Who cares about valuations when the company can change the world, right?
Brian Burns - SEEKINGALPHA
- August 10, 2010
Are you ready to plug in your car? Electric car manufacturer, Tesla Motors (Nasdaq: TSLA), is betting on it; and judging by the success of their recent IPO in June, so are investors. The company currently boasts a market capitalization of $1.8 billion which could be questionable considering 2009 sales of $111 million and little to no improvement expected in 2010. Their recent quarterly earnings release did show an increase in top line growth but it also showed an even steeper increase in their net loss.
But who cares about profits when the company can change the world, right? The company has recently been compared to Microsoft (Nasdaq: MSFT) and I can only assume the large market cap is due to investors who don't want to miss, "the next big thing". Looking for the next Microsoft is like searching for the Holy Grail, except most investors aren't Indiana Jones.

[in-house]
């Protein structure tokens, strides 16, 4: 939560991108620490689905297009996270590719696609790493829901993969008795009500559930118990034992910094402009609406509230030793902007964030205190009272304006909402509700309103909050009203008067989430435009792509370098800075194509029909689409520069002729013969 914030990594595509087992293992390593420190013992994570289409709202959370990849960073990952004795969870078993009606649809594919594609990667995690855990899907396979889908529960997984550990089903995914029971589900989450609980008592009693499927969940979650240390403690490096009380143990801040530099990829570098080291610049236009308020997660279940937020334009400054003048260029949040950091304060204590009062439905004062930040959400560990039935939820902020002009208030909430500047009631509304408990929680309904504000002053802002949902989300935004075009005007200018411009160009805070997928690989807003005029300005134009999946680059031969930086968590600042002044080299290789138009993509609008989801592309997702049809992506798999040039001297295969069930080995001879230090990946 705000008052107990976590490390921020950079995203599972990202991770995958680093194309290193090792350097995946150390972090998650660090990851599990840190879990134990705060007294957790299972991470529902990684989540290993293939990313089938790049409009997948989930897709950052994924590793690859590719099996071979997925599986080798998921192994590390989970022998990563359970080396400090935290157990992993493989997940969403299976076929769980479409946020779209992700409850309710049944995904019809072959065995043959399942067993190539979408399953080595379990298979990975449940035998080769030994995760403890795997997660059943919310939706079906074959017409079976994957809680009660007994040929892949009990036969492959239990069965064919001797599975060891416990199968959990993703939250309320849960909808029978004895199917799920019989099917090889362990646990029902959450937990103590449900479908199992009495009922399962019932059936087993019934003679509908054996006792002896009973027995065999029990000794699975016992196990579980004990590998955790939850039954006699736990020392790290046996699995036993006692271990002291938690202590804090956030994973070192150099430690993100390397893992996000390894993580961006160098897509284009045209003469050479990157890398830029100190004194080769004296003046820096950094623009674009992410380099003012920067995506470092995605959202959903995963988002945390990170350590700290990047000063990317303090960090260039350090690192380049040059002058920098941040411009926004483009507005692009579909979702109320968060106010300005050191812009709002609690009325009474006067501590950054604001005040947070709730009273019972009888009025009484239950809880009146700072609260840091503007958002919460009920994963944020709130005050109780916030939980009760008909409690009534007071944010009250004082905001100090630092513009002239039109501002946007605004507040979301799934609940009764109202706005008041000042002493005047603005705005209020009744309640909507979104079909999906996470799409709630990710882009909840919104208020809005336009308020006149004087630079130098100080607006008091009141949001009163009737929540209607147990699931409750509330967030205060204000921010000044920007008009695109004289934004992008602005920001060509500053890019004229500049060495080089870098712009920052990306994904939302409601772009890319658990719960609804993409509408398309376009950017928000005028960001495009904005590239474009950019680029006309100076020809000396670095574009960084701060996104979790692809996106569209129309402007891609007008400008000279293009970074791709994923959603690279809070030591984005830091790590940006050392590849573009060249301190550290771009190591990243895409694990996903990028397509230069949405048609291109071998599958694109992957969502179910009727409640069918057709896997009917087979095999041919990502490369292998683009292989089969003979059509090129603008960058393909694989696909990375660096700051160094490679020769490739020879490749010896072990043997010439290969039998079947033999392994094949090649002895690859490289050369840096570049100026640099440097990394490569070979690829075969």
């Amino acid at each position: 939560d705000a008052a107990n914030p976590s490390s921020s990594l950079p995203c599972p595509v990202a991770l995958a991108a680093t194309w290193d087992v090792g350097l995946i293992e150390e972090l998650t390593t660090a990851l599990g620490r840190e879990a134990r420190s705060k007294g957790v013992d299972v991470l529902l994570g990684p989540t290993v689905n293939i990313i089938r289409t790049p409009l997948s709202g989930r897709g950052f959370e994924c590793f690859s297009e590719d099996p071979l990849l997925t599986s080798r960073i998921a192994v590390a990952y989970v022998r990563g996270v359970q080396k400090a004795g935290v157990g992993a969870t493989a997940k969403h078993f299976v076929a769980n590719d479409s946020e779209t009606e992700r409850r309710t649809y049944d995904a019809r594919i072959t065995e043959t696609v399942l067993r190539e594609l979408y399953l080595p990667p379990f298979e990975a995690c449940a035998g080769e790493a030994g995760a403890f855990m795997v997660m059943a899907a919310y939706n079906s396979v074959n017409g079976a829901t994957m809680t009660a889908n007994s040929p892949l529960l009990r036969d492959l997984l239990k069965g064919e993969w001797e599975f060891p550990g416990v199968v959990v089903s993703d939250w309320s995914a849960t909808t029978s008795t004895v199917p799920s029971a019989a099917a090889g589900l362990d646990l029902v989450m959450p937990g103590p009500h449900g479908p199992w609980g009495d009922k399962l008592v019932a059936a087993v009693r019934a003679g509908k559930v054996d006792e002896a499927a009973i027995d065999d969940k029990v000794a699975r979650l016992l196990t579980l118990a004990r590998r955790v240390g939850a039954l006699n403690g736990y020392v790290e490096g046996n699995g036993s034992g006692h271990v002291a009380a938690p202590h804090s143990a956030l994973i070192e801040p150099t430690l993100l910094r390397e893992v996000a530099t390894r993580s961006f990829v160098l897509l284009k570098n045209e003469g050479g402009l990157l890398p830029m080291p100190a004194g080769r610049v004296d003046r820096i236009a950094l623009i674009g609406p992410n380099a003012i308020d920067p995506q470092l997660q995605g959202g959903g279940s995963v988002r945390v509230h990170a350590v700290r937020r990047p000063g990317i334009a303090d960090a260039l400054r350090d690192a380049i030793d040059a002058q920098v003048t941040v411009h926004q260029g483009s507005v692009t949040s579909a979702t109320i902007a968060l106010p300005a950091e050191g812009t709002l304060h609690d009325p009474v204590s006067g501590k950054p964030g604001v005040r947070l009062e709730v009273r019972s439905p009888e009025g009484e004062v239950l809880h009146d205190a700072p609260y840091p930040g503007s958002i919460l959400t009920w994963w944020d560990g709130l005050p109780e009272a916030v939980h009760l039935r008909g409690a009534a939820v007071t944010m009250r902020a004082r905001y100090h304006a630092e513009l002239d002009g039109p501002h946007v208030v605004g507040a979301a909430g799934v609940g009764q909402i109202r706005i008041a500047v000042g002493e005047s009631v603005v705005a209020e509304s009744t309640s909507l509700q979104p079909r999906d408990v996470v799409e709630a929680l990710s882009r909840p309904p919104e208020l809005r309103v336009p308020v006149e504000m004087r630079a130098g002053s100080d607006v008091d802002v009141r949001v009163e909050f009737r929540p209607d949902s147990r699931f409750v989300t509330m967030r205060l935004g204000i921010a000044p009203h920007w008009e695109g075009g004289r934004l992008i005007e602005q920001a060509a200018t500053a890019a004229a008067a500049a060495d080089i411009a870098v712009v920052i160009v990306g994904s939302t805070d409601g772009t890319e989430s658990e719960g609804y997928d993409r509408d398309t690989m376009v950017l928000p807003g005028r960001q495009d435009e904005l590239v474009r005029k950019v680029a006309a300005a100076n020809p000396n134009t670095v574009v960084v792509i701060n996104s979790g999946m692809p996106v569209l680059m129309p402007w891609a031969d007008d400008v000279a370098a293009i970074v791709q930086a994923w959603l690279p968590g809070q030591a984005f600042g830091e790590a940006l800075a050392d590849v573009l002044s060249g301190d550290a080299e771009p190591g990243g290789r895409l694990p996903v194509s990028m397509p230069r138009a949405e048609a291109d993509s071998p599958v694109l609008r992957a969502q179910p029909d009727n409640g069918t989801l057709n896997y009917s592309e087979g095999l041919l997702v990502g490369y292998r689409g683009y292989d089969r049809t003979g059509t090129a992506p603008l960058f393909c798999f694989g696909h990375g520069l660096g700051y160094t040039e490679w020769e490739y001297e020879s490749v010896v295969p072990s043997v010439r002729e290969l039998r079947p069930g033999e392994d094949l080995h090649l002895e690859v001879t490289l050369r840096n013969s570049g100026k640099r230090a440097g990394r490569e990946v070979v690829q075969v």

Tesla fans love to point out how fancy their showroom is, how great the electric car idea is, and when asked about Tesla's losses will most likely say, "what would you expect?" They also love to point out that, just as with a start-up bio-tech company, you can't place a value on its stock by looking at current earnings or losses. They have a point - to some extent. But unlike most start-up bio-tech companies, Tesla has a product being sold, the Roadster. And since the company isn't profitable with the Roadster investors are pinning their hopes on Tesla's next model, the Model S, due out in 2012. The company used its start-up money to build the car it wanted to but now I'm supposed to wait another two years for "the good one"? The Model S is supposed to be more affordable than the Roadster, available to be mass produced, and is the car that investors think will make this company a success and their investment worth the risk... [Read More]